Neomi Rao, a prominent Indian-American lawyer has been confirmed for a powerful federal judgeship by the US Senate after she came under scrutiny for her past writings on sexual assaults.
Rao, 45, was confirmed for the DC Circuit Court of Appeals, one of the most powerful benches in the country, by 53-46 votes on Wednesday in the Senate, which was basically on party lines.
She will replace controversial Brett Kavanaugh who endured a bitter confirmation battle last year after US President Donald Trump named him to the US Supreme Court.
Rao currently serves as the Administrator of the Office of Information and Regulatory Affairs (OIRA) of the Office of Management and Budget. In this capacity she played a key role in regulatory reform.
Her confirmation came amidst stiff resistance from the Opposition Democratic lawmakers and even some Republicans. There was a nationwide campaign against Rao by rights groups for her previous position on sexual assault and minorities.
Rao faced fierce questioning not just for her work in the Trump administration but for commentary she wrote decades ago as a Yale University student suggesting women should change their behaviour to avoid date rape. Rao apologised last month for her previous writing.
The Republicans enjoy majority in the 100-member US Senate. After being sworn in, she would be the second Indian-American on this court, which is considered only next to the US Supreme Court.
“This nominee is yet another of the president’s excellent choices to serve as a federal judge,” Senate Majority Leader Mitch McConnell said of Rao.
He said during her confirmation hearing, she “demonstrated a commitment to maintaining the public trust and upholding the rule of law.”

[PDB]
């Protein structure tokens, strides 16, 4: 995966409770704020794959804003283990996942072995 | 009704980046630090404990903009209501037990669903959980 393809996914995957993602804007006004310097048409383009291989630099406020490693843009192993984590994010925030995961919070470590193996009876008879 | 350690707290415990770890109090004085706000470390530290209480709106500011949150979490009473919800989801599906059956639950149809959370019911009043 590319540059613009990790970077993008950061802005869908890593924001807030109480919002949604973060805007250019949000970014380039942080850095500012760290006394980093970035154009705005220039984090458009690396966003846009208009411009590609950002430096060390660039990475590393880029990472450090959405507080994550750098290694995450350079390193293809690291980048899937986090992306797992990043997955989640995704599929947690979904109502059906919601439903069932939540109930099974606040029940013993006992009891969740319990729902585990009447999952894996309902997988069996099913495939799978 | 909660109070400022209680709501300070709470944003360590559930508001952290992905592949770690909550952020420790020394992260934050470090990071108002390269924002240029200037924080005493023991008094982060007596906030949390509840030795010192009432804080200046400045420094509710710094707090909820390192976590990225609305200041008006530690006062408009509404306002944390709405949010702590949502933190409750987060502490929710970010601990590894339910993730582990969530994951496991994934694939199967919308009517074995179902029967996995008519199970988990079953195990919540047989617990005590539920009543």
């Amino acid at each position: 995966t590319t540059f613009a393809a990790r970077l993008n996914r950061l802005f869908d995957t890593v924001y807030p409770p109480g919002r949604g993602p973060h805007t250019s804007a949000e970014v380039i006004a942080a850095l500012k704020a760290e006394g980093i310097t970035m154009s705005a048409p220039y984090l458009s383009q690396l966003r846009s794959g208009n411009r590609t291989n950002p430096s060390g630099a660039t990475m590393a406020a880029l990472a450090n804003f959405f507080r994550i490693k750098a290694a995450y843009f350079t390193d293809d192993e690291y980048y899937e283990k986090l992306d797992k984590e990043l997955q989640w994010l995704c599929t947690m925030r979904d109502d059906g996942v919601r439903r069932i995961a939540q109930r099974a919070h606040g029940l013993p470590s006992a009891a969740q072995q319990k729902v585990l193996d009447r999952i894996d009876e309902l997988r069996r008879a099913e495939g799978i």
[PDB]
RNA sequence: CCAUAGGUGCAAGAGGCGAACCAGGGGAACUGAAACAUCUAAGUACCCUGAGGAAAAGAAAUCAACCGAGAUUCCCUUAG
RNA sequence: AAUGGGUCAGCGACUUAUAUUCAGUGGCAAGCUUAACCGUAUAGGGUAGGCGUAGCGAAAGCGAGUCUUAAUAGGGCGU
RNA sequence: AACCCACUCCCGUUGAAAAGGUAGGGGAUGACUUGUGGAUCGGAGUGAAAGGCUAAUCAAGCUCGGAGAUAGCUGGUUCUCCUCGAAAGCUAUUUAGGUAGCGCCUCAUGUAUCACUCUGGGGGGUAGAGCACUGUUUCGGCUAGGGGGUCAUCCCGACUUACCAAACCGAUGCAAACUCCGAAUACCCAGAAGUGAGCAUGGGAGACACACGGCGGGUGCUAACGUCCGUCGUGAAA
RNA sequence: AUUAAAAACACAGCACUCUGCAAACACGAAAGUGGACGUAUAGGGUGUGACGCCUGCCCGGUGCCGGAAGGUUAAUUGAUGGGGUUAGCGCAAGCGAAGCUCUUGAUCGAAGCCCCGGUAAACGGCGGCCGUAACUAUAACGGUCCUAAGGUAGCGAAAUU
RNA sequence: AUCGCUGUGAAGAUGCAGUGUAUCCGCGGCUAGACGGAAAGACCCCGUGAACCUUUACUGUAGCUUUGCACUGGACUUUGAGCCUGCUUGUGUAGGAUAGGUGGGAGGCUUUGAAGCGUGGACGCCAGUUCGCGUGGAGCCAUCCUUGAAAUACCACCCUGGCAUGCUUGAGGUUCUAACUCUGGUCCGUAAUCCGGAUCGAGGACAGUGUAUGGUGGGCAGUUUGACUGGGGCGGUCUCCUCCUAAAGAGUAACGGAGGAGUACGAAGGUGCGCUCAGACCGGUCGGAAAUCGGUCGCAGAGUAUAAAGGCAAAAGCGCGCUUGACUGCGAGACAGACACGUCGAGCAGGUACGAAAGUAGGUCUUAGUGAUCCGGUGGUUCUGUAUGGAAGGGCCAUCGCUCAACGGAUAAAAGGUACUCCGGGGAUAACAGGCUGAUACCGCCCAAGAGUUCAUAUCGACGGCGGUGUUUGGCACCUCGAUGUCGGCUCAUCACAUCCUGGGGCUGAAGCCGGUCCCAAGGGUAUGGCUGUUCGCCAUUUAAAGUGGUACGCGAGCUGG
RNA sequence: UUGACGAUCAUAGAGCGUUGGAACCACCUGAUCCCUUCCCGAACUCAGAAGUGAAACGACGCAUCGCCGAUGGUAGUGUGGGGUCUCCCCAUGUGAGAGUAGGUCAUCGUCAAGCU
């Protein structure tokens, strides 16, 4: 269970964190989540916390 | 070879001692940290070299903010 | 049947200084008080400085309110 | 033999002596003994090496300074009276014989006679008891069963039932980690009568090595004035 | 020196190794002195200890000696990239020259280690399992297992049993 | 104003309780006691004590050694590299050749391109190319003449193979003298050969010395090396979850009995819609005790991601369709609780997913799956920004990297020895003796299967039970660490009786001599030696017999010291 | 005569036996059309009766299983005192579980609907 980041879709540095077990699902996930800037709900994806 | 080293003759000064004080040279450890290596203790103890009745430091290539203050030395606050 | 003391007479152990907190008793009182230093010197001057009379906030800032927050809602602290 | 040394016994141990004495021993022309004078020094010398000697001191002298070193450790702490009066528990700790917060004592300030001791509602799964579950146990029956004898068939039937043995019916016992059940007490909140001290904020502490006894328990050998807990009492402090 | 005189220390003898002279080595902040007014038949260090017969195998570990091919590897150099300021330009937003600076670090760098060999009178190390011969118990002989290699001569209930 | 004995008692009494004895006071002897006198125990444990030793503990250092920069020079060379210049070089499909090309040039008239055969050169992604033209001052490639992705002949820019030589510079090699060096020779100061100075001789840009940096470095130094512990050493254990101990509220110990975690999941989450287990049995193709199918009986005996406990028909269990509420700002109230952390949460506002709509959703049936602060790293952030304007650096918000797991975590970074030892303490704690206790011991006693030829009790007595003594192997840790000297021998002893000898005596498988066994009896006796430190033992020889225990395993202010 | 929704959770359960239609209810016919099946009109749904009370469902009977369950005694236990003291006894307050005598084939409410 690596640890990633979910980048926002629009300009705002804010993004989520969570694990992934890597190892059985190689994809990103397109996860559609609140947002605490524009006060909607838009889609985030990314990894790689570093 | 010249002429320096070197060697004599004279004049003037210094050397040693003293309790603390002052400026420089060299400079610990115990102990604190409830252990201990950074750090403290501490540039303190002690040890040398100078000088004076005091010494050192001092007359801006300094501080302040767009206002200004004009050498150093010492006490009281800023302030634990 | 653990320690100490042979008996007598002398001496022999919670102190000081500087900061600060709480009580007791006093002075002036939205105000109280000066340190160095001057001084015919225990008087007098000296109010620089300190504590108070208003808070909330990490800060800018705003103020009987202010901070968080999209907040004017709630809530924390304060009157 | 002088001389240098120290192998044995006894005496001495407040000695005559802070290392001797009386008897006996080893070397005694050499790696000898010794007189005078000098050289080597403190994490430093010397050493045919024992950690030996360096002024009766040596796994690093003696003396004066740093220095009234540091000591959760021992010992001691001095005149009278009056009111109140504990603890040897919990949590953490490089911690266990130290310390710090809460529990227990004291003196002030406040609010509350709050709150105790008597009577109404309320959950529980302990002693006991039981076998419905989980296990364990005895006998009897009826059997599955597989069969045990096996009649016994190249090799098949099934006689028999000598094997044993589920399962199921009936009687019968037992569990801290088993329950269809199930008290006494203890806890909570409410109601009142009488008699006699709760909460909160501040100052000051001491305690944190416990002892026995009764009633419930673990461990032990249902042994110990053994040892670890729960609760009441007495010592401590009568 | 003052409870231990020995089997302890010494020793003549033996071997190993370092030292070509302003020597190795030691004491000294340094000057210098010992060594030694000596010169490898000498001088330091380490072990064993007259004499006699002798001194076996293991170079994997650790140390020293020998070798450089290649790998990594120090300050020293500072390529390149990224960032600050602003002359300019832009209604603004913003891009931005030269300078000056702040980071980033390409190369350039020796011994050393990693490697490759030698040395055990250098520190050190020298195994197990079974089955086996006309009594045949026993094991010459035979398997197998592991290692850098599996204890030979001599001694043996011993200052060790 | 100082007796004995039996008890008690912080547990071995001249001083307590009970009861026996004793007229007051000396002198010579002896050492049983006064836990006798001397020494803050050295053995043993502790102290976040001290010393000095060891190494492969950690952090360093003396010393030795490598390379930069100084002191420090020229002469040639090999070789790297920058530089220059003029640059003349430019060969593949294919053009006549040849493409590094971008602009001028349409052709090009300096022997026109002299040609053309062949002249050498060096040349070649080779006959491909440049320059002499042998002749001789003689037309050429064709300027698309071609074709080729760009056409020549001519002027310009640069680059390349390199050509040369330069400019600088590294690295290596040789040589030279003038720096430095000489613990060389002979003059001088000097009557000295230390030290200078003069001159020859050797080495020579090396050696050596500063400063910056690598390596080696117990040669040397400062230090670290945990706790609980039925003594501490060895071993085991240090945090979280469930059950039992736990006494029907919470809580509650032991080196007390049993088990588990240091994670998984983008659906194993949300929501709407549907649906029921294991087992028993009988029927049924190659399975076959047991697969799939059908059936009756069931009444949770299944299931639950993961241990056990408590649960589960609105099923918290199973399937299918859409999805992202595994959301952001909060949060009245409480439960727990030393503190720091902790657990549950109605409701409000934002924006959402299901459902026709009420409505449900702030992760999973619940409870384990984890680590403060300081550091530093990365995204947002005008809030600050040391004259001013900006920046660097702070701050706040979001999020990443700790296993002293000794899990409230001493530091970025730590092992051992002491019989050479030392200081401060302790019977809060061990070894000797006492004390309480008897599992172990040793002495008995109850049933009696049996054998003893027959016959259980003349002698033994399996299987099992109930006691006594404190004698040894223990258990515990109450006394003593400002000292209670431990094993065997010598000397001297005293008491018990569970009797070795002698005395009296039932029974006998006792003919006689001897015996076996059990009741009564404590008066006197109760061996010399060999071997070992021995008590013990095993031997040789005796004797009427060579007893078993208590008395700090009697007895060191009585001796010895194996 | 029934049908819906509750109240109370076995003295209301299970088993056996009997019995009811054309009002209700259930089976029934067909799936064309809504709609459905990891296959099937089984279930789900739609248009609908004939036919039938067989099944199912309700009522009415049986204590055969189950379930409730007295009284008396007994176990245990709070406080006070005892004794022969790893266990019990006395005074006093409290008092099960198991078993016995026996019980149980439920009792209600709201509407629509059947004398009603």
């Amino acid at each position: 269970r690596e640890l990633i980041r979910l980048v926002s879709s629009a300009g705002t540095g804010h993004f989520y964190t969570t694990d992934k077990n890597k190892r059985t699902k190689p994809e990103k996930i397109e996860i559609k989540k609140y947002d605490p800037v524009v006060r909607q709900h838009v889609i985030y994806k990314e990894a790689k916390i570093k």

Meanwhile, opposition Democratic party said Rao did not deserve to be confirmed.
“A vote for Neomi Rao is a vote for a judge who blamed survivors of sexual assaults for being attacked. It is a vote for a judge who claimed sexual orientation is a ‘behaviour’ that can be changed,” said Democratic National Committee’s Women’s Media Director Elizabeth Renda and LGBTQ Media Director Lucas Acosta.
Prior to her service as OIRA Administrator, Rao was a professor of structural constitutional law, administrative law, and legislation and statutory interpretation at the Antonin Scalia Law School at George Mason University.
She founded the Law School’s Center for the Study of the Administrative State and focused her scholarship on the political and constitutional accountability of administrative agencies and the role of Congress.
She has served in all three branches of government including Associate Counsel and Special Assistant to President George W Bush. She also served as counsel to the Senate Committee on the Judiciary, where she was responsible for judicial nominations and constitutional law issues.
In between government service, Rao practiced in the London office of Clifford Chance LLP, specialising in international law and commercial arbitration.